Sometimes in this lull of the morning weather the soft, chinook air caressed the skin on the face like the warm touch of a woman's breath and yet, at intervals, blew with fury and velocity to reach the peaks and glaciers to the far Northeast. We had seen many floods before. The river came up over our bottomland. Logs shifted with the currents from one neighbor's land to that of another but there had been higher floods in the '80's [actually the 1890sxx]. Indians had told the first settlers of paddling their canoes from mountain to mountain.
      Through breaks in the clouds up the valley we could see white blankets of snow on Mt. Sauk — we had no reason to doubt the stories of the Indians and felt as trapped as the animals in the barn. We wished we had one of those Indian canoes tied to our upstairs window. I measured the flood water finding more territory to spread across the lower valley and to the salt-flats
      At last a subdued and mist-filled daylight settled over our world at water and half-submerged buildings and fences and stumps. A mountain beaver drifted slowly by riding a slab at burned cedar that appeared to be dry on top. Beehives floated everywhere. I thought of all the wasted honey, the homesteader's sugar and of the cooking,. mother's honey cookies and hob cakes and honey shared with other sweet-starved neighbors.


(Flood Clear Lake bridge)
      This photo has been published before with a suggestion that this was a scene of the Clear Lake bridge during the 1909 flood. That cannot be because the Thompson Bridge was not erected until 1912. We do think, however, that this is a photo of the bridge during a flood not long after that. We think we are looking north, with the Joseph Hart home in the distance, but perhaps a reader can help us identify the scene and year.

Recalling stories about back home in Nebraska
      I thought of the stories describing his early years on the Nebraska prairies. Perhaps now, as he listened to the wash of the water against the old frame and the bumping of logs or to s ping, picket fences made from the beautiful, straight cedar around our place, and then, from the sounds coming from the ham — he could also be thinking of Nebraska. in the 1880s. Of sod shanties and of the great blizzard of 1888. Times when you lost all of your stock if you were unable to drive them along the fenceline to the barn against the blast of freezing sleet. You had to grip a rope, hand by hand, from the house to the barn. Away from it a minute and you were lost in the blinding snowstorm. Fuel? Picking up buffalo chips and twisting swamp-grass when you had a few minutes to spare. Neighbors? A few surely, wandering tribes of the .Pawnees until the first white settlers came to build their sod houses within sight across the lonely plains.
      But most interesting to me he told of his good memories as well. Supplies dumped miles from the site of the homestead by one of the first Westbound trains and the thrills of hauling the precious cargo over the rolling land covered with wild white and red roses, He would remember best his pretty wife of sixteen and of her first impression and delight when she saw the roses and other wild flowers and of the fragrance in the prairie air.
      Life was an adventure unaware of the future — youth bumping along in that first old, lumber wagon — . honeymoon journey to an unknown destiny. For the young bride the wild flowers were not the only enchantment of the prairie grasslands, but to her, the strange animal and bird life, the foolishly tam, prairie hens, the prairie dogs barking from their burrow-like mounds and from the far ridges the startled [text missing].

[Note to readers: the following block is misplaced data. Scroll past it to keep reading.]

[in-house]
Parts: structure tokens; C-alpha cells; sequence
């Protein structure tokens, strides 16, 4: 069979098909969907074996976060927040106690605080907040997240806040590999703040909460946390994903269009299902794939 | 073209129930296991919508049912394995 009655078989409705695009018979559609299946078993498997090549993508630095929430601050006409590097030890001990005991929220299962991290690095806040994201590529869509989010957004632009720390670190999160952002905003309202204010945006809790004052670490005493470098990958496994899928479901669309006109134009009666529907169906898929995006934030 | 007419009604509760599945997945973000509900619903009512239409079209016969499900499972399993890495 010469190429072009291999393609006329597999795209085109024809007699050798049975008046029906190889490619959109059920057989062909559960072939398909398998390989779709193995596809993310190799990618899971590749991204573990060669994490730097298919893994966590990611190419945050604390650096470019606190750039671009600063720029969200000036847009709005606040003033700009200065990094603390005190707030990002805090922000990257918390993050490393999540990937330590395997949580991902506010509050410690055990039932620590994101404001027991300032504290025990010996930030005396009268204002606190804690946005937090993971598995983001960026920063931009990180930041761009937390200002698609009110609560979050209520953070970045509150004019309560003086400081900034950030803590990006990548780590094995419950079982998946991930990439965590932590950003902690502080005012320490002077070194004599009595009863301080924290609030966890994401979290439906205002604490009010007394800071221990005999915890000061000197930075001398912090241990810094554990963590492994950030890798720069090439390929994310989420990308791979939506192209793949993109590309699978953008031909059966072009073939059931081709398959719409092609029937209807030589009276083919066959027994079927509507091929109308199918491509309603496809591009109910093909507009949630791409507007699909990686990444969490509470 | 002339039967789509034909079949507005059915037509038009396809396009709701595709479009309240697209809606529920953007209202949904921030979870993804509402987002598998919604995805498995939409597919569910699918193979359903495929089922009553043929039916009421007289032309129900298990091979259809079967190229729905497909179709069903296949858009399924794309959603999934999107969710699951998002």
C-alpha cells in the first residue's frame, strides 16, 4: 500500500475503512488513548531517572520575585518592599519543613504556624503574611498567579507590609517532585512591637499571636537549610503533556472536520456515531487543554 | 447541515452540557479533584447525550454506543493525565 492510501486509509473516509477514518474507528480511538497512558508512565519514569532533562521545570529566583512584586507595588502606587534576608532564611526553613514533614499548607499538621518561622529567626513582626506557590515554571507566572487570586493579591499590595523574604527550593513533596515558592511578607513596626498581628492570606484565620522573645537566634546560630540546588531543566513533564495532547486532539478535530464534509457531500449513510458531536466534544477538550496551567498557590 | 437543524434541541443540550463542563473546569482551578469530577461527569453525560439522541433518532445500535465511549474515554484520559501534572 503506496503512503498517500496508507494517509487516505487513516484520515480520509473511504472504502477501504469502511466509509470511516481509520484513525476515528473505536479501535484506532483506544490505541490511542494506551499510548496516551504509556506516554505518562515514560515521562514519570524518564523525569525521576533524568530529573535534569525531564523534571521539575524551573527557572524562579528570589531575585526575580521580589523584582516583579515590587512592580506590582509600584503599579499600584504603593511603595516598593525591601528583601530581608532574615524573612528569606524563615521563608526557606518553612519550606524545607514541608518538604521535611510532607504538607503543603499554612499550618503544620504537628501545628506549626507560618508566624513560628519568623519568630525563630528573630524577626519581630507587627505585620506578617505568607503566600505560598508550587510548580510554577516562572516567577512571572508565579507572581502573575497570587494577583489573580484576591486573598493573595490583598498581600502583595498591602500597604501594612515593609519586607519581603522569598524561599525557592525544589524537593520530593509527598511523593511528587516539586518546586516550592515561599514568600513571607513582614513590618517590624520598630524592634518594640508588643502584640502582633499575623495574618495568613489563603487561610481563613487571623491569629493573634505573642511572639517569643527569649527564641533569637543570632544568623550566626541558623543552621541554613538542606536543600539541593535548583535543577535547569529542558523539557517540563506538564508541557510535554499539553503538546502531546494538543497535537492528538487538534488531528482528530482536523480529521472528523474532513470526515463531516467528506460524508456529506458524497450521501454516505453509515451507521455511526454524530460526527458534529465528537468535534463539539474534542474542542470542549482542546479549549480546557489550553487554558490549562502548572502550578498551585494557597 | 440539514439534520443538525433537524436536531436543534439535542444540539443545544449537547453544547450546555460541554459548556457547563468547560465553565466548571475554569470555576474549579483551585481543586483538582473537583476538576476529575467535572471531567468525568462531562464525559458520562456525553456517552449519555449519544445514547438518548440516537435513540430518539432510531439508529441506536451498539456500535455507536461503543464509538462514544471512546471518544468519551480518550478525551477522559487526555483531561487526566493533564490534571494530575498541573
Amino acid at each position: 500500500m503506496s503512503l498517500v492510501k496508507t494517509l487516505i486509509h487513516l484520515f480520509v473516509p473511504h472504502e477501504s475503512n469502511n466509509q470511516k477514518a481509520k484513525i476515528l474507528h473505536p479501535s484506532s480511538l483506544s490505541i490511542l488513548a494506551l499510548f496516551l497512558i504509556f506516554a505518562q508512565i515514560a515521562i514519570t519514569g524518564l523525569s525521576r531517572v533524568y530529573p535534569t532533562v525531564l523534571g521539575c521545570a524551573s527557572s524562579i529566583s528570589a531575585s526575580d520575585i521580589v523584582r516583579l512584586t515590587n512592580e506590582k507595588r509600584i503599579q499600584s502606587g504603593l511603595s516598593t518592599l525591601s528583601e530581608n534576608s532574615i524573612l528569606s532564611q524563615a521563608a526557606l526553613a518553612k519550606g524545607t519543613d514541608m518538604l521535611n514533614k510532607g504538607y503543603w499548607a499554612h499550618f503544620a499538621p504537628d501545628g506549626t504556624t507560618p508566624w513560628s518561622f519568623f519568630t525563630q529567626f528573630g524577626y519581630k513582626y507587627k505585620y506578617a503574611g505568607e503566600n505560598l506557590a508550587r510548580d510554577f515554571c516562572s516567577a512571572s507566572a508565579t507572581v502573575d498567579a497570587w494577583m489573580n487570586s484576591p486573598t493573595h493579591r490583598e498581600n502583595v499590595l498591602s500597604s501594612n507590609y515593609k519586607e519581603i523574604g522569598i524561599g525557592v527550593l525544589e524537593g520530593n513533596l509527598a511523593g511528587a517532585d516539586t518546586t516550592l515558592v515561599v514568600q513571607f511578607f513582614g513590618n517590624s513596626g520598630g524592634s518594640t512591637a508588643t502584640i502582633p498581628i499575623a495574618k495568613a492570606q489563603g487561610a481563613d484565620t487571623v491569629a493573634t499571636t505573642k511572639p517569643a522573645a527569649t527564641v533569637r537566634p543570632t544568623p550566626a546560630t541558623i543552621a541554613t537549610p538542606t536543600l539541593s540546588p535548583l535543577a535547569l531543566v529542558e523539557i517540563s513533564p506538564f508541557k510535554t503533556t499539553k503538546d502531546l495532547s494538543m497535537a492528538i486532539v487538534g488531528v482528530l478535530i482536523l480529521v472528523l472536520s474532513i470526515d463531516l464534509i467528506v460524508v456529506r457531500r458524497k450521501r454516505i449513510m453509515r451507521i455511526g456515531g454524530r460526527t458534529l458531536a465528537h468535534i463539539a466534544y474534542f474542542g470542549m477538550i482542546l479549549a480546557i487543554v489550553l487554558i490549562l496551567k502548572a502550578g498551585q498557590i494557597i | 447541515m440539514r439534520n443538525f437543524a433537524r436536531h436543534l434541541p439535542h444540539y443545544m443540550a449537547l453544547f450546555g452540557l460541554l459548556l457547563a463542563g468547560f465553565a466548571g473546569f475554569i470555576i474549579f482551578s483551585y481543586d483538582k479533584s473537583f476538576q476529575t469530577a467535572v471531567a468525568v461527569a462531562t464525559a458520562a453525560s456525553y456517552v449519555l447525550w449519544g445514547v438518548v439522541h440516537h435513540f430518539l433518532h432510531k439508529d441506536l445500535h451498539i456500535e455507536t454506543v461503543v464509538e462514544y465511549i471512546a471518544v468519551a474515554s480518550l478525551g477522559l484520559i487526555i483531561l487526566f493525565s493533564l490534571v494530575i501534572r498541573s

(Flood 1909)
This photo shows the damage to the railroad tracks between Burlington and Sedro-Woolley during the 1909 flood. Barbara Halliday, a descendant of the von Pressentin family, found this postcard. If you click on the photo, you can see what was written by a family member on the reverse, indicating that Charles Pressention, son of Karl von Pressentin, is standing on the right. Back in those days, photographers used to take your photo and print it on postcards of lots of 100 or more and then sell them to you or at retail or both.

      In the growing daylight, father and I pondered the uncertainly of storm and weather and farming, when suddenly the front end of a big dug-out hove to around the corner of the house, neighbors looking in on neighbors, Early Van Fleet and Frank Kirby.
      Earl could run a canoe as well as any Indian. He had paddled through trees and logs and every kind of drift to reach our flooded home. His pioneer father [Emmett Van Fleet: http://www.skagitriverjournal.com/NearbyS-W/Skiyou/VanFleet/VanFleet02-ElizaDAR1928.html], listening carefully to Indian friends had built on high ground. Now Earl had found pasture-land above flood water. We could swim our stock to safety for the present at least.
      A whinnied chorus from the horses greeted us when we slid the door open into the barn. From the prow of the dug-out we eased down into three feet of water to lead the horses from their stalls, nervous but willing to follow us anywhere. When they stepped away from the barn they were swimming, trailing alongside the canoe to dry land.
      No trouble. Good horse sense but not so with the stubborn cattle. The cows had long horns, convenient handles to grab when they tried to jump into the canoe. We had to push them down into the water and guide them through floating logs and brush, Finally, with Frank Kirby busy wtth a pike-pole shoving logs away, one by one the cows were moved to higher ground.
      The wind had died to a dry rustle among the leafless trees through which we paddled to our neighbor's house. The wind was shifting slowly to the north, an arctic movement of air that would give us freezing, bitter cold weather for two weeks. Already the gray water had begun to leave a narrow receding line on the mud-coated trees.
      Father, still in a reflective mood said: "You know I have been thinking of your mother all night," he paused for a moment. "She wanted me to sell the East Forty and build a new home on high land — and you know she was usually right about everything.


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Story posted on Oct. 28, 2009. . . Please report any broken links so we can update them
This article originally appeared in Issue 49 of our Subscribers-paid Journal online magazine